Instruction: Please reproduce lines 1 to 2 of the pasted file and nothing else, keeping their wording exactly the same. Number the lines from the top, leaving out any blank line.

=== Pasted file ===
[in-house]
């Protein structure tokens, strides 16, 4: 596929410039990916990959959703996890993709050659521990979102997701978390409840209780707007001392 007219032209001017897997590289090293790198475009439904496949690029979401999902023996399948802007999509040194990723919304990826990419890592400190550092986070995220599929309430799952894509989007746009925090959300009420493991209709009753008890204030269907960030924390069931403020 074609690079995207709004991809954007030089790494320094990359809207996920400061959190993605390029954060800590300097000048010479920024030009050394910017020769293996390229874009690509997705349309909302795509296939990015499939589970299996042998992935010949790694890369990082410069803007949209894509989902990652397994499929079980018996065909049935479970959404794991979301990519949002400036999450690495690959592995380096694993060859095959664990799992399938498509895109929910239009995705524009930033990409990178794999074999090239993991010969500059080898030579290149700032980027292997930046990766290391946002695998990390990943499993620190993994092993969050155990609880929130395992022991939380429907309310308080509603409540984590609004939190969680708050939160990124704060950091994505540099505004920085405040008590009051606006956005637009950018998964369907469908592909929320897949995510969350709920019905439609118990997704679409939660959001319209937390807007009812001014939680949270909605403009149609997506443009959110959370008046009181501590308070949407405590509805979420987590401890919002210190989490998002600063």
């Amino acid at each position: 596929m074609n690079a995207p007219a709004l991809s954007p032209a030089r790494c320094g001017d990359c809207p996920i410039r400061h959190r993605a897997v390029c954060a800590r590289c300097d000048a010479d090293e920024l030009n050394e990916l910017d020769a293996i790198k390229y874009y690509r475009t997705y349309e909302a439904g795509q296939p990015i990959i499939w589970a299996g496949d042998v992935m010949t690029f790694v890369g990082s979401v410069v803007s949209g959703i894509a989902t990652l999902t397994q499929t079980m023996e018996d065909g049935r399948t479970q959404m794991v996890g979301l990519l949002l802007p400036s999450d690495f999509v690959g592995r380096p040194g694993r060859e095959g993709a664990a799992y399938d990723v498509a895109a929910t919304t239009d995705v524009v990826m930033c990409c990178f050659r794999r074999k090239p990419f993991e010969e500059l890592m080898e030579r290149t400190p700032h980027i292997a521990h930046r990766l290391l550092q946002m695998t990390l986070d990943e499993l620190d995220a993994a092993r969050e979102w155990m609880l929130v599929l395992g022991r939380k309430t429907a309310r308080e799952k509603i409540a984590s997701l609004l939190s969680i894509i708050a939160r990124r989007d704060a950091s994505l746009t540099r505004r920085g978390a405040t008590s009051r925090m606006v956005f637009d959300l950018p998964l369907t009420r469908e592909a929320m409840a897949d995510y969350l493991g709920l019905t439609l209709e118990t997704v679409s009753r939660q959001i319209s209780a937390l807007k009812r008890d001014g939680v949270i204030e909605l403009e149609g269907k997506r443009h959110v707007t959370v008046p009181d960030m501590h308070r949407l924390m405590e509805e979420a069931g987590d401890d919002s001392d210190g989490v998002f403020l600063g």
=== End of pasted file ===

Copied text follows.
[in-house]
């Protein structure tokens, strides 16, 4: 596929410039990916990959959703996890993709050659521990979102997701978390409840209780707007001392 007219032209001017897997590289090293790198475009439904496949690029979401999902023996399948802007999509040194990723919304990826990419890592400190550092986070995220599929309430799952894509989007746009925090959300009420493991209709009753008890204030269907960030924390069931403020 074609690079995207709004991809954007030089790494320094990359809207996920400061959190993605390029954060800590300097000048010479920024030009050394910017020769293996390229874009690509997705349309909302795509296939990015499939589970299996042998992935010949790694890369990082410069803007949209894509989902990652397994499929079980018996065909049935479970959404794991979301990519949002400036999450690495690959592995380096694993060859095959664990799992399938498509895109929910239009995705524009930033990409990178794999074999090239993991010969500059080898030579290149700032980027292997930046990766290391946002695998990390990943499993620190993994092993969050155990609880929130395992022991939380429907309310308080509603409540984590609004939190969680708050939160990124704060950091994505540099505004920085405040008590009051606006956005637009950018998964369907469908592909929320897949995510969350709920019905439609118990997704679409939660959001319209937390807007009812001014939680949270909605403009149609997506443009959110959370008046009181501590308070949407405590509805979420987590401890919002210190989490998002600063």